We and a few other close friends, suddenly realised yesterday, that we have moved into a strange world of X time (not my friends real initial). Days are passing in a blur of either passive or active help. House cleaning, washing, ironing, gardening, mending, fixing, guiding through legal issues or simply sitting there, chatting (or not), quietly listening or answering questions as best we can. Help is required as the child who is staying with them, has their hands full taking care of their mother.

Changing patterns in breathing/eating/drinking are subtly observed, seeing and hearing that strange hiccup of emotion that flits across their face, then is hurriedly put to one side. Friends leaving the room when it gets too much and going outside to get on with something or the other, have a blow of their noses and then return, smiling once again. Don't get me wrong, we are all being upbeat and behaving as normally as possible, no point moping about, doesn't help anyone.

My friend is very well known locally and many are leaving messages, some are sending gifts but it is obvious, that visits need to be orchestrated as the effects of the morphine make them sleepy. Family must come first. They have at least, been granted time to assimilate the situation and say their goodbyes.

Friends also need to say their goodbyes and we, as close friends, also need to do so but in a supportive manner. We have come to terms with it. Our sole aim now, is to get our friend through it in whatever time is left. Be it weeks or months, our waking thoughts are always of them and this new time era we find ourselves living in - X time.

It is a necessary but temporary timespan and like them, we will get through it.

Tuesday, 23 July 2013

Fruit Cage

Herewith as promised, a glimpse inside our fruit cage. Some of the fruit bushes, now they are growing up, are a little too close together. We will sort that out in autumn when we can reach things to trim and tie in, without their leaves getting in the way.

Our cobbled together strawberry table worked really well. Although it only had 3 troughs on it this year, next year, it will have 4 and babies (hiding in the little red pots),are already being taken to fill it. I think we got about 4 cereal bowls of strawberries, so not too bad at all, especially as I am the one who likes them and DB can take or leave them!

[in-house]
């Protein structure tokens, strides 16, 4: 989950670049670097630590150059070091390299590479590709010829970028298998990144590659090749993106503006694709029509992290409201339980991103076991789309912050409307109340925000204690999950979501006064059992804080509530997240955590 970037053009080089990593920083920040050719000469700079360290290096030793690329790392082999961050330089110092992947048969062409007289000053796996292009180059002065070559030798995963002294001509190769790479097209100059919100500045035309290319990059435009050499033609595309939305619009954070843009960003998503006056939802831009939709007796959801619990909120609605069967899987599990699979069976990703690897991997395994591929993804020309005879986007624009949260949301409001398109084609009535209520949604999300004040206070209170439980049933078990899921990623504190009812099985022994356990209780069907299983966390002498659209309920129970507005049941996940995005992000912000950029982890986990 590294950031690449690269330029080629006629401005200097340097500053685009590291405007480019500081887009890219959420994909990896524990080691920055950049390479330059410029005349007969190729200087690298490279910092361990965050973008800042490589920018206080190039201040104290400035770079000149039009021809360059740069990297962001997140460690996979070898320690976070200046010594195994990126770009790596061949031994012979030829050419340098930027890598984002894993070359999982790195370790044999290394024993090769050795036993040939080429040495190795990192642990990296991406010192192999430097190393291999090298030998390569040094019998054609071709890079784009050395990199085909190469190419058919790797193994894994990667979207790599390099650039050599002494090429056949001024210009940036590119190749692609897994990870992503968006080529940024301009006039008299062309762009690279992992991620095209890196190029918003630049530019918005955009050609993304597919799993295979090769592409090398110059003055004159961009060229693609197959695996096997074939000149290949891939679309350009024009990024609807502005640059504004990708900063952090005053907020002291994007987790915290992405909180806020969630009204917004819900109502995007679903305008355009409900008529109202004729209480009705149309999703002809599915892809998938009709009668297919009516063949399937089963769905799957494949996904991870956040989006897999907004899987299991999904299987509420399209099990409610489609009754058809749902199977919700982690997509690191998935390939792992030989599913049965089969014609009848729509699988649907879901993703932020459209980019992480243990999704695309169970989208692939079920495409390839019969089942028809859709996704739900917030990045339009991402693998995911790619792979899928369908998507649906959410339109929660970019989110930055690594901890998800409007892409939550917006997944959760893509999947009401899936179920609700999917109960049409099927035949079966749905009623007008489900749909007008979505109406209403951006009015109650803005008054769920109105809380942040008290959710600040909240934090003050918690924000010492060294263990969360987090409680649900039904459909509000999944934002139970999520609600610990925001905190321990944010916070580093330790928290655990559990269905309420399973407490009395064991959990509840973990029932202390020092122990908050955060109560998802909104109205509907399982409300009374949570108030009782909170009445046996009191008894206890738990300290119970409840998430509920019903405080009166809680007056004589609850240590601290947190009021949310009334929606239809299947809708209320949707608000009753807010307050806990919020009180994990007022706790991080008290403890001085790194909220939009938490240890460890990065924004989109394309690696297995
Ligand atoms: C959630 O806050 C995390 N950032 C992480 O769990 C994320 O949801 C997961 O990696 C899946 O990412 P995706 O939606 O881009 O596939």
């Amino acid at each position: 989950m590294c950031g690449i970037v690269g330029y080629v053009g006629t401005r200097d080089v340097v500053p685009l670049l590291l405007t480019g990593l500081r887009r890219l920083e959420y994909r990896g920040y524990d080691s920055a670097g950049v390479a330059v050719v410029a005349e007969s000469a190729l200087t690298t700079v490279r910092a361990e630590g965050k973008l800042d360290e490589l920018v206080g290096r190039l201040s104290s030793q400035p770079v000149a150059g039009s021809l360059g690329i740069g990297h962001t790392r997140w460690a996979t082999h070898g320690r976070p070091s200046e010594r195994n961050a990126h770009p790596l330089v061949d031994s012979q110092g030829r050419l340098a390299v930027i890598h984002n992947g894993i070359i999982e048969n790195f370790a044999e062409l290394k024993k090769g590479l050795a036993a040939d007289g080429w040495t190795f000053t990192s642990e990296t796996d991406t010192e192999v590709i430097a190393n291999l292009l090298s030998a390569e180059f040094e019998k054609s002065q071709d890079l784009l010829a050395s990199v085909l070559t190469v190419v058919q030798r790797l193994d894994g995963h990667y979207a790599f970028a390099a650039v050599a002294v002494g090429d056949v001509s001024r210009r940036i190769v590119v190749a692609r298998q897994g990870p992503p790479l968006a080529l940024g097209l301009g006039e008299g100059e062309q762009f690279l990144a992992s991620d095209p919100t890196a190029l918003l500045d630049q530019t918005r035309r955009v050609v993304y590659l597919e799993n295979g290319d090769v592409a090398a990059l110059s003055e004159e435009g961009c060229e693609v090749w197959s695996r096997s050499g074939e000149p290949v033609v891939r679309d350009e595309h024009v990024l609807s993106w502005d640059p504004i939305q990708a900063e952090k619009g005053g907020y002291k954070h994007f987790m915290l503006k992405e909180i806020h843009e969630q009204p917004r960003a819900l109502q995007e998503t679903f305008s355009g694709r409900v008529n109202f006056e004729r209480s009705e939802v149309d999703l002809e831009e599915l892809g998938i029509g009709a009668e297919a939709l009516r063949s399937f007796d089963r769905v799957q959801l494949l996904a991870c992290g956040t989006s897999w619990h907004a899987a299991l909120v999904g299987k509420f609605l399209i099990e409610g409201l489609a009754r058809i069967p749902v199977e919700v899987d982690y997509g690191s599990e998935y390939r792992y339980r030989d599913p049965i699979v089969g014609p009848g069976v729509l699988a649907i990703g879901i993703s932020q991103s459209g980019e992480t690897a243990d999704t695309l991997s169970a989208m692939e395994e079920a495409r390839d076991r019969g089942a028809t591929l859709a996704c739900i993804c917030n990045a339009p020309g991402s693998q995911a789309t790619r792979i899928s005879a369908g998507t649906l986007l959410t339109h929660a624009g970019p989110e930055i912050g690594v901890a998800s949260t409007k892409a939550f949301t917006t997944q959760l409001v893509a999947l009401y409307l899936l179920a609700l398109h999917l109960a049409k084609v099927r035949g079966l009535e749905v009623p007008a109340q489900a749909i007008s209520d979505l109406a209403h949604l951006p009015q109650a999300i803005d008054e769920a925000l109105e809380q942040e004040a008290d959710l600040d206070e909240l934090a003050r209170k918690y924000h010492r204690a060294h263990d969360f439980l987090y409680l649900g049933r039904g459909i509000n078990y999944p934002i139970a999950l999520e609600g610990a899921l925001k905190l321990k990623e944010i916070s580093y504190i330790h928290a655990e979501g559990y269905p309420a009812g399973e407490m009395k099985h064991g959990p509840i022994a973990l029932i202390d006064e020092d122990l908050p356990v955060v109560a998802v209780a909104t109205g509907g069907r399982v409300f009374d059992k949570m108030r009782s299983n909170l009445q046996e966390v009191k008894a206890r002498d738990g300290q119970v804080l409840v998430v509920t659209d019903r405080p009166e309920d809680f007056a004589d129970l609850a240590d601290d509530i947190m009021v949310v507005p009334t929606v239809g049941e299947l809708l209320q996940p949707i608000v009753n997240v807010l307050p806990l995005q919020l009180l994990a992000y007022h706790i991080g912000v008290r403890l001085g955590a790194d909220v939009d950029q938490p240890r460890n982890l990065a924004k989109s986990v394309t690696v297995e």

The blackcurrant bush is growing really well and we may have to adapt the side of the cage, nearest to it, to prevent the leaves growing through. This is just one truss of a reasonable amount of fruit on it - it is only 18 months old.
Both blueberries survived the wet weather of last year and despite not having so much fruit (I pruned them in error last year), they are at last beginning to ripen - blueberries on our morning porridge - yum!
The 2 gooseberries drowned last year and we didn't think they would survive that plus the extra long, hard winter. They did, but got attacked quite early on with gooseberry sawfly. Followed by the hot dry spell, they didn't produce much fruit on each of their 4 trained stems (2 1/2lbs) but we have just picked them all to eat as they are small, soft, tasty and juicy!
Our new thorn-less bramble (a new one last year died almost immediately) is growing well (and needs tying in but will have to wait) has sent out some flowers and baby fruit are forming.
Although I haven't got a photograph yet to show you, the autumn flowering raspberries are up to their full height (rather than the 12 inches they were last year). They are still a little light in colour but far happier than last year. Hopefully they will produce some nice fruit later on.

This morning, whilst wandering around looking at everything, I noticed a new loganberry growing (outside the cage). When I dug it up last year to move it into the cage (where it promptly died!), some root must have been left behind.

Congratulations and Blimey o Riley!

First and foremost, and most exciting of all, is the news that DS. and FDiL. have got engaged. They were in Paris for the weekend, spending time with FDiL's pen pal when DS. popped the question. Exciting times ahead!!

Driving home yesterday, after a massage, the temperature on the car thermostat (after it had cooled down from 36C) finally registered 32C. That was far hotter than predicted. Mind you, as my massage lady had moved out of her working premises to a log cabin at her home, it was very hot in there as well. Made for an interesting massage cum sauna!

The predicted thunderstorms arrived here around 04:30 and the garden has been sucking it up ever since. Our water butts are currently half full again with more rain to come.

Outside our dining room window, is this beautiful hydrangea. It was wilting yesterday but looks lovely now.
Remember the milk cartons (I shall not be doing them again as they are difficult to keep moist). Well, this is the stage they are at now.
All in all, a lovely few days - if slightly on the too warm a side!

Sunday, 21 July 2013

More of the garden and greetings!

Before I begin, Frugal Freesia believes she has found Hardup Hester's New blog. It does look very different so I hope it is hers. Anyway, herewith the link to said blog Hester's Marvellous Makes

Also want to welcome L to my blog care of bloglovin.

Today is another coolish (22C), overcast day and it is a blessing to enjoy judging by the forecast for the next couple of days (29-30C! muggy and horrid). For a change, none of the plants are drooping and seem quite happy.

We emptied our bath again this morning and managed to water along the back fence, including the pond area. Certainly made the frogs jump back into the dustbin pond. Obviously, we were very careful not to get any into the pond itself!